So, he became serious and though of publishing it. The book took almost a year in the process from editing to design and publishing. NotionPress offered him a scholarship that covered part of the expense and made the book available on their main website. It’s also on Amazon and Flipkart and most other online shopping platforms.

‘What to do if there is a Murderer in Your Family’ has been described as ‘ ‘Club You to Death’ meets ‘Haruki Murakami’ in this psychedelic, thrilling read’. It’s a story which doesn’t solve a murder but reveals the murderer in the first few chapters. The story is really about why the murder was committed in the first place. The novel focuses on the psyches of the killers and the victims alike, earthing through their motivation and their thought processes.

So motivated was Veer with the success of his first book venture that he soon started writing another book, this time with much more freedom and earned wisdom. “My second book is a philosophical take on a school shooting set in the idyllic calm of an Indian boarding school run the English way. In fact, the school often seems like a crop of the British suburbs was chopped off the Island and transported onto an Indian hill. It’s the experience of teenagers in this school, all smart and brilliant as they try to survive the school shooting with their unique skills while dealing with their inner demons, difficult pasts and other difficulties,” he narrates while keeping the title to himself for the time being as it is being decided between him and the publisher.

He has a strong view on today’s generation having given up on reading books. He is clear that children still love and read books but what pushes them off really is the choice thrust upon them by the adults in the form of classics and old era books. “They should be given what relates to their imagination and is familiar,” he says with urgency.  Now if he has read so many books then, he would be cherishing some of them as well. So, we asked his favorite books. He listed four: Howl’s Moving Castle by Diana Wynne Jones; House in the Cerulean Sea by T.J. Klune; Chandler Legacies by Abdi Nazemian; and House on Mall Road by Mohyna Srinivasan.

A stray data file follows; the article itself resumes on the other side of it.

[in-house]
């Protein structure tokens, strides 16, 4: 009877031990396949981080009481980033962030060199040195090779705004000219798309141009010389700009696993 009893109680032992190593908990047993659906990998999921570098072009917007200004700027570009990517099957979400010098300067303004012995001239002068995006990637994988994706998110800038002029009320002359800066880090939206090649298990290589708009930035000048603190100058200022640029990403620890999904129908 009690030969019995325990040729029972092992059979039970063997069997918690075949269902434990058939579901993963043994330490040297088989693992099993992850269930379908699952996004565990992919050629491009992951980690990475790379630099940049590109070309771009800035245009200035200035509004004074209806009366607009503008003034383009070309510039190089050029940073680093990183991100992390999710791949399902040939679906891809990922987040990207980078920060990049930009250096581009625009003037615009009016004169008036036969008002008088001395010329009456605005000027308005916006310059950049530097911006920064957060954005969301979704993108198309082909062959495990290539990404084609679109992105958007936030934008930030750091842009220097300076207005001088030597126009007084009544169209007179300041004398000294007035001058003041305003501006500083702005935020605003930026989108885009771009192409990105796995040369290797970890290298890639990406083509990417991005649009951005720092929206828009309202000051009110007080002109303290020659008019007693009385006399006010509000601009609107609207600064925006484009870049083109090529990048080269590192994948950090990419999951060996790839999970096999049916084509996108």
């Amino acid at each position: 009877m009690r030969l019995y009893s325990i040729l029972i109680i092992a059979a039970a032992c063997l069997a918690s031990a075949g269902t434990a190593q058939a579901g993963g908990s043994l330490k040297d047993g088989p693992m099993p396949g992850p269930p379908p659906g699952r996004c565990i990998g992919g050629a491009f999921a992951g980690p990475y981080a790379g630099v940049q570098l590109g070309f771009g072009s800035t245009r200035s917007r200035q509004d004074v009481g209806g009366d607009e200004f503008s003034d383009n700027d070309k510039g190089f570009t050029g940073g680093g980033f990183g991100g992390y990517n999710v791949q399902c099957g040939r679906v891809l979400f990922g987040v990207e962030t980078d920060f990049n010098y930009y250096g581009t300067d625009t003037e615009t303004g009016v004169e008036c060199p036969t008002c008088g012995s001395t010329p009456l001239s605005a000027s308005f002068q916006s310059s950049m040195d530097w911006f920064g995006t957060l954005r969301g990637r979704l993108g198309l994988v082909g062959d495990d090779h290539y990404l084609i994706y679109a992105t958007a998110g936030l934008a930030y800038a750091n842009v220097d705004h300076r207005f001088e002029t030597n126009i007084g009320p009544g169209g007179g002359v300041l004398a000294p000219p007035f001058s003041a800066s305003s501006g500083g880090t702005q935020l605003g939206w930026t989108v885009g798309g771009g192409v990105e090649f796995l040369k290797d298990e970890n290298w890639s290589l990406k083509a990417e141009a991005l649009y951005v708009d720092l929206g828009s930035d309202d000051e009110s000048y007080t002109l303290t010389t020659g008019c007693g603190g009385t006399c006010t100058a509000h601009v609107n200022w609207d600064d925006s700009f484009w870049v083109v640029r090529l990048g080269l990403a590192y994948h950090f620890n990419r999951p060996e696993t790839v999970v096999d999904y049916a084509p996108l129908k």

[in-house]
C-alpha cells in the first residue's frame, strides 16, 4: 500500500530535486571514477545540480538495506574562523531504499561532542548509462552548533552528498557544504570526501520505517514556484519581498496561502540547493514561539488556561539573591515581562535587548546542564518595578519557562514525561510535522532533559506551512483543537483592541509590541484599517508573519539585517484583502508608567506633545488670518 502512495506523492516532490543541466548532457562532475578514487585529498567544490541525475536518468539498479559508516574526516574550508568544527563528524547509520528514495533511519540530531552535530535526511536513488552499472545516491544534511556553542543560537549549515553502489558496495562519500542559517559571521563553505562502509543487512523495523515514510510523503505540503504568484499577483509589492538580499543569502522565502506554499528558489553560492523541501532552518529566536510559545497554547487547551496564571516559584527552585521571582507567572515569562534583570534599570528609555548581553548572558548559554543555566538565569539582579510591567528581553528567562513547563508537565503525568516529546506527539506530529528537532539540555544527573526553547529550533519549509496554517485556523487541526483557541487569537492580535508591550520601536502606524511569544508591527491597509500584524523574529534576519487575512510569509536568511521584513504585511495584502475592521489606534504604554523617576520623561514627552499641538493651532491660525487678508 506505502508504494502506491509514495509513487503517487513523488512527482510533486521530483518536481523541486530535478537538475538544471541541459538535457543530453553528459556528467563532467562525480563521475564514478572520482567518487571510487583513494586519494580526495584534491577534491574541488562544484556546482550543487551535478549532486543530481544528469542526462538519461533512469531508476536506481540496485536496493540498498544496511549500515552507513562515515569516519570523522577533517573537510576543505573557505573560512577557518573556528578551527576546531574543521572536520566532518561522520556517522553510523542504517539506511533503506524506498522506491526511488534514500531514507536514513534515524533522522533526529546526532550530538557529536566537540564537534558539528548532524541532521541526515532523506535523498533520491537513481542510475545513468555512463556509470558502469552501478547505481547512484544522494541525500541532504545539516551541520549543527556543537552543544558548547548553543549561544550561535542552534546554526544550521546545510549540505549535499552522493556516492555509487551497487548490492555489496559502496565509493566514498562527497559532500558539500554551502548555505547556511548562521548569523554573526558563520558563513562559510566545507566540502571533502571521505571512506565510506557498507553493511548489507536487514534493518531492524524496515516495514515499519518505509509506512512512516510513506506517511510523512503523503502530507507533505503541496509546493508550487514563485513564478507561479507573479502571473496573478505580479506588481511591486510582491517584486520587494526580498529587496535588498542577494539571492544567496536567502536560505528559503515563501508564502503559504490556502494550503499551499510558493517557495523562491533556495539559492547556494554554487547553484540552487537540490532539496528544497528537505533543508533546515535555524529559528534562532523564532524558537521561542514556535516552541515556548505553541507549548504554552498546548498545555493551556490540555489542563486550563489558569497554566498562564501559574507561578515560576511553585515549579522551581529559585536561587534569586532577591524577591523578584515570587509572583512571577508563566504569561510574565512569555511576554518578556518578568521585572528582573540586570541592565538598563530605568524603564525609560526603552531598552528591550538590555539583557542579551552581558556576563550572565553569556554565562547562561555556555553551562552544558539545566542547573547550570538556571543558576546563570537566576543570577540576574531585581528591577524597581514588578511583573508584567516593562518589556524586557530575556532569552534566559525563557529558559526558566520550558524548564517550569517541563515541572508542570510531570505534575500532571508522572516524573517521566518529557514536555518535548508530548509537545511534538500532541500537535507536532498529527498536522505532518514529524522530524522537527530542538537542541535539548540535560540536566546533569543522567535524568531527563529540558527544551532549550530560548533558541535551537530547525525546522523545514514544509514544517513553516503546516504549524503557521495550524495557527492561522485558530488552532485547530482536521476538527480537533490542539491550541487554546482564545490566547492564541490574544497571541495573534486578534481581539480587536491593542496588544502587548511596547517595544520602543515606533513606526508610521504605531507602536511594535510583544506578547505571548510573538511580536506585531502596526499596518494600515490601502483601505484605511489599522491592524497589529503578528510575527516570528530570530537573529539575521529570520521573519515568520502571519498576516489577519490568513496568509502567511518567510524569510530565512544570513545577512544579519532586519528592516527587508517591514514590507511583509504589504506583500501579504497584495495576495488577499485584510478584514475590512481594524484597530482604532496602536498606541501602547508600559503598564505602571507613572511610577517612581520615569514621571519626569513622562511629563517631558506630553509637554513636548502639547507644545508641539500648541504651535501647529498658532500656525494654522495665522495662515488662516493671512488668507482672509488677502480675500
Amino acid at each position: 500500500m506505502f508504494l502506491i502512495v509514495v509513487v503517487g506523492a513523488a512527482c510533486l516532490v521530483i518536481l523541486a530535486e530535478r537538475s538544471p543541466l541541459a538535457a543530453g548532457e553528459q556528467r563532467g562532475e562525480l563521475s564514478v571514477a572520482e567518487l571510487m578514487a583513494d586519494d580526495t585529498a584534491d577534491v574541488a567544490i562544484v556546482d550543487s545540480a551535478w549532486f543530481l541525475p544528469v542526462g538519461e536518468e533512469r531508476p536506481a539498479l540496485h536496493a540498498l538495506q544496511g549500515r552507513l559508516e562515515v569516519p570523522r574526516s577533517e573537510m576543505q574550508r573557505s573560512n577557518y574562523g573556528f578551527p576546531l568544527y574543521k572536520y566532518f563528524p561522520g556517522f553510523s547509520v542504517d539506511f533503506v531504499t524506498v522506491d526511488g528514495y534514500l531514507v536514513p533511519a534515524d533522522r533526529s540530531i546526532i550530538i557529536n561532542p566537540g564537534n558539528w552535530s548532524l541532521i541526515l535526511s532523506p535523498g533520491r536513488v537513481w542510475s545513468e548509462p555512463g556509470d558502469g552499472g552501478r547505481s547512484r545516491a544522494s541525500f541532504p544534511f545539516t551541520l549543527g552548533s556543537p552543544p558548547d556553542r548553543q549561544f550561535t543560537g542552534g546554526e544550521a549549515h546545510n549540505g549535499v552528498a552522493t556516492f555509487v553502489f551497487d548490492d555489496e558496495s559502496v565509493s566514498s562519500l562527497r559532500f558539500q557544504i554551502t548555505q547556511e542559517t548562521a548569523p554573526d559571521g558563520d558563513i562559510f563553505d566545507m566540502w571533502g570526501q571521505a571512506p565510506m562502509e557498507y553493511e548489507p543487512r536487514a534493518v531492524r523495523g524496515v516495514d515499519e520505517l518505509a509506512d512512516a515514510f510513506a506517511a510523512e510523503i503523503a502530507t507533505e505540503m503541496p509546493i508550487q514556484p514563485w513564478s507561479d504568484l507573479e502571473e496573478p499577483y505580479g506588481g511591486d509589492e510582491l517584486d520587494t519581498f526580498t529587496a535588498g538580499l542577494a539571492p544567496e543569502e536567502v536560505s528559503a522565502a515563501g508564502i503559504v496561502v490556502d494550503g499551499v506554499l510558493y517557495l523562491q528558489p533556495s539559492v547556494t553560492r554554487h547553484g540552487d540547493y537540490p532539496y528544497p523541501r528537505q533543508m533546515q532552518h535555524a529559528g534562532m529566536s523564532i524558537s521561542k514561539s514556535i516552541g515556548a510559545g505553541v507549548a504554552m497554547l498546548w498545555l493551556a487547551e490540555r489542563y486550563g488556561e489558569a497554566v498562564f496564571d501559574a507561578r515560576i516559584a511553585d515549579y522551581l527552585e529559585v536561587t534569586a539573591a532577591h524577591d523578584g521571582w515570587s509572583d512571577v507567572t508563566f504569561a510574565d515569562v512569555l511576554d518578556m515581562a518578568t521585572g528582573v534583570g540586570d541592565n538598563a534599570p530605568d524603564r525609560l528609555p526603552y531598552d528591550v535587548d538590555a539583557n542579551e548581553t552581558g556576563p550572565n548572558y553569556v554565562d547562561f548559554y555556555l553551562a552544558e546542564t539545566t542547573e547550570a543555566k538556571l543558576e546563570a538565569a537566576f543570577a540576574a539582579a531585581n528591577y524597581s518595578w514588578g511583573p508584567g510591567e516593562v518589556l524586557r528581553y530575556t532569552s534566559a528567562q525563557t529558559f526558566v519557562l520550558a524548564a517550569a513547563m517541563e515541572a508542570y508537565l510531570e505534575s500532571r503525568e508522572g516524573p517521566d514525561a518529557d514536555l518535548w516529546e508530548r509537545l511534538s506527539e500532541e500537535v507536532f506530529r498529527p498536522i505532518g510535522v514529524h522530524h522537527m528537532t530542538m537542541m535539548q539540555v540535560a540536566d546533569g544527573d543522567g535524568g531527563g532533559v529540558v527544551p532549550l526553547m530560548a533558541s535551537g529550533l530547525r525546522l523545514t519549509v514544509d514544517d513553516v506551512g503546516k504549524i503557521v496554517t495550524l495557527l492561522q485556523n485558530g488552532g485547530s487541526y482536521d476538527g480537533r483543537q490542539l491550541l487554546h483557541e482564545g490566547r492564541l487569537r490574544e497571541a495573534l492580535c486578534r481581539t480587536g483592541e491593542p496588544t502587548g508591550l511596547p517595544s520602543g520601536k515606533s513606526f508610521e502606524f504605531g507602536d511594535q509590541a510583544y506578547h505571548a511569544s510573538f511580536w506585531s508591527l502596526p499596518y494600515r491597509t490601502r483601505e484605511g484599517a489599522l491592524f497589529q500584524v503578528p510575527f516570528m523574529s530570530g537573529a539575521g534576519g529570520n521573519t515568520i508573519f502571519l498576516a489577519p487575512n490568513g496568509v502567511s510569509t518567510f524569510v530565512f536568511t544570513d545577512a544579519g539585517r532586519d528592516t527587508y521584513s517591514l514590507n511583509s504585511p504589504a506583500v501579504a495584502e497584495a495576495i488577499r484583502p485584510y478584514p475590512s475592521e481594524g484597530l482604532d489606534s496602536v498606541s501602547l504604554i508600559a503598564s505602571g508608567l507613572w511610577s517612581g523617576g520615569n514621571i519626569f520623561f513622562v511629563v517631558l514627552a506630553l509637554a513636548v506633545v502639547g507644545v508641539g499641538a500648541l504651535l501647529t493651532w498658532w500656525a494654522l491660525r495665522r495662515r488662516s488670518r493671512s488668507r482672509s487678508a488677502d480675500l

To a question on how he balances between studies and writing he says, “I study and write easily. I just devote one hour from my day every day to write. I take a break on Sundays, that’s all. Sometimes if the inspiration really gets to me, I write for more than an hour. My writing and my studies are scheduled throughout the day. If one is disciplined enough, it’s not that hard to balance studies and writing, because writing is a very long-drawn-out process. If a person spends an hour a day for the entire year writing; they can nearly finish two, if not three novels. I made it fun by making writing an enjoyable activity. I took inspiration from the day, from the movies I watched the previous day, the books I’ve read and the conversations I’ve had. Often my writing acts like a diary of my day.  I listen to songs during that time or spend time creating fantastical images and focusing on my characters.”

Well, he will graduate from the school in 2024 and pursue economics as a major subject but will continue to nurture his creative pursuit in literature.